Putin reminds us all that he’s very much still got his finger on the nuke button

The Russian president is seen marching alongside the two cases.

Putin reminds us all that he’s very much still got his finger on the nuke button

Vladimir Putin paraded his ‘nuclear briefcases’ in front of the world’s press as he met China’s president Xi JinPing.

The Russian president is seen marching in front of the two cases – held by naval officers – as he attended China’s Forum for International Cooperation.

The so-called nuclear briefcases cases can be used to order a strike and are used as a secure communication tool which links Putin to top military officials via the secret ‘Kazbek’ command-and-control network.

They are carried alongside the Russian president at all times but they are rarely filmed.

‘There are certain suitcases without which no trip of Putin’s is complete,’ the Kremlin correspondents of state news agency RIA said in a post on Telegram under the footage.

Putin is visiting Beijing on his second known trip outside the former Soviet Union since the Ukraine war began in February 2022.

‘In the current difficult conditions, close foreign policy co-ordination is especially required,’ Mr Putin said in his opening remarks at the forum.

It comes after Russian troops tried and failed to retake the Ukrainian town of Avdiivka.

Putin reminds us all that he's very much still got his finger on the nuke button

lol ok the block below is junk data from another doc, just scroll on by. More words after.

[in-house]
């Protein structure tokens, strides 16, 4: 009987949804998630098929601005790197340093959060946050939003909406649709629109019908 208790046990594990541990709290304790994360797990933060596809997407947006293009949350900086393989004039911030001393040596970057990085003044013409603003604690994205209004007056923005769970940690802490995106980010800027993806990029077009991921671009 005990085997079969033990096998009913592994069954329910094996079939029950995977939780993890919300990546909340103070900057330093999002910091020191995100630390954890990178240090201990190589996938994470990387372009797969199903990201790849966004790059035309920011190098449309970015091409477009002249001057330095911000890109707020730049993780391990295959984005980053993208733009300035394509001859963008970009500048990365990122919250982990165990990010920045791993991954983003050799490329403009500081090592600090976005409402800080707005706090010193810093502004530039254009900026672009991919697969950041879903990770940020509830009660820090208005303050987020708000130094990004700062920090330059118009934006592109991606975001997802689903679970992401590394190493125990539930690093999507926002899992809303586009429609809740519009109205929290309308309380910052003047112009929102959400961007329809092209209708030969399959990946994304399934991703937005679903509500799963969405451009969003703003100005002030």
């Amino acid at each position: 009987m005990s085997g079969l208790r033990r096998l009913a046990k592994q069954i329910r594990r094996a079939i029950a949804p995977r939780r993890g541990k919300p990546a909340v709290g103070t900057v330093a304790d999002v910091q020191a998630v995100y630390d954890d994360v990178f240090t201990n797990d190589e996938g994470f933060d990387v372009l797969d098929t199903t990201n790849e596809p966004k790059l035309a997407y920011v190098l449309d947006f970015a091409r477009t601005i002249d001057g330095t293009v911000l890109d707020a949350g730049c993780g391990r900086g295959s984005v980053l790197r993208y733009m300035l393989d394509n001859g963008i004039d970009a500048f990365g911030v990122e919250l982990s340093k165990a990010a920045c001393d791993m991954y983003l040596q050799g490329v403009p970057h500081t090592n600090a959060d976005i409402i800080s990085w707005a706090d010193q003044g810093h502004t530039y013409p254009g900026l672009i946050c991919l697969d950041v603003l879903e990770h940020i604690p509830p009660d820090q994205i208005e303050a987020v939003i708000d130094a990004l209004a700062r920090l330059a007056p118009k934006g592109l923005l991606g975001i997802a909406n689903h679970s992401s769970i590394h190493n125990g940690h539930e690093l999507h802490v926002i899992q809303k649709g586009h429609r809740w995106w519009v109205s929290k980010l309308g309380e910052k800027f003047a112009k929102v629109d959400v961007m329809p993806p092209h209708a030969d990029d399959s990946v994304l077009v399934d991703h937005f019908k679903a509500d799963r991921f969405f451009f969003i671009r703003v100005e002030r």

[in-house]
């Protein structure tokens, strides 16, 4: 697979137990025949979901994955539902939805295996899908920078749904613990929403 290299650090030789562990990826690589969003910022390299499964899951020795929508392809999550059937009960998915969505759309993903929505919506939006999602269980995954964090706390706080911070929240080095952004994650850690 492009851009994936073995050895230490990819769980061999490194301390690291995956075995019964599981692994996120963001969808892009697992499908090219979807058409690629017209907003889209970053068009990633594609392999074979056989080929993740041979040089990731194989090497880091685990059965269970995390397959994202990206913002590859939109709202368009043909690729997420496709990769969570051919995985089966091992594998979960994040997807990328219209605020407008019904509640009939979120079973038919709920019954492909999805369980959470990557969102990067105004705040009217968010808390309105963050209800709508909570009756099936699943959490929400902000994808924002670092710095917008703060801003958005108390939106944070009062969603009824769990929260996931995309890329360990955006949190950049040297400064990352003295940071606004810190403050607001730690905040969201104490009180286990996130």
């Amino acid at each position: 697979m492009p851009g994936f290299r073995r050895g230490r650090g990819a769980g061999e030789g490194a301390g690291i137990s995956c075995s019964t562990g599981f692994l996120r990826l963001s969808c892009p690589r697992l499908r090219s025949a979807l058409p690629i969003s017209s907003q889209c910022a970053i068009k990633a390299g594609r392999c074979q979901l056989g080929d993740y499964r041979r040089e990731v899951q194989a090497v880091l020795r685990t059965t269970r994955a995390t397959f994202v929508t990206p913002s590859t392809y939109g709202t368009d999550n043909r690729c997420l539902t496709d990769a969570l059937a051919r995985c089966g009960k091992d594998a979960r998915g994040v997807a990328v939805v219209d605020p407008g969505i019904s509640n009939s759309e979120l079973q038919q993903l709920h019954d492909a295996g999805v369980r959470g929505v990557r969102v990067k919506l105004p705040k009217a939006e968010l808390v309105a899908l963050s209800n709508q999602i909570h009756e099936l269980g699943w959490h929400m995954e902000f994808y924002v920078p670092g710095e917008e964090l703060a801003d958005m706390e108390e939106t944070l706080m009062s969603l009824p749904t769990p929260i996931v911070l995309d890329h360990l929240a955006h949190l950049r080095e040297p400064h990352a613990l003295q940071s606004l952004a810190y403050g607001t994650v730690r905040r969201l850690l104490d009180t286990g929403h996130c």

The so-called nuclear briefcases cases can be used to order a strike
Putin reminds us all that he's very much still got his finger on the nuke button
The briefcases are carried alongside the Russian president at all times but they are rarely filmed

Images suggest Moscow sent their soldiers into battle with 70-year-old Soviet-era vehicles.

At least one armoured vehicle, which has been recorded as a BTR-50 and developed in 1952, was destroyed.

It is unknown what happened to the Russian soldiers inside the tank, but a severe Russian defeat was reported in the area on Friday.

Just weeks before Russia’s invasion of Ukraine last February, Putin and Xi met in Beijing and signed an agreement pledging a ‘no-limits’ relationship.

Putin reminds us all that he's very much still got his finger on the nuke button picture: @UAWeapons
Images suggest Moscow sent their soldiers into battle with 70-year-old Soviet-era vehicles (Picture: @UAWeapons)

China’s attempts to present itself as a neutral peace broker in Russia’s war on Ukraine have been widely dismissed by the international community.

Xi referred to Putin as his ‘dear friend’ as he addressed the Belt and Road Forum.

‘We stand against unilateral sanctions, economic coercion, decoupling and supply chain disruption,’ Xi told more than 1,000 delegates.

Beijing, meanwhile, has increased military harassment of self-ruled Taiwan, the island democracy it claims as its own to be united by force if necessary.

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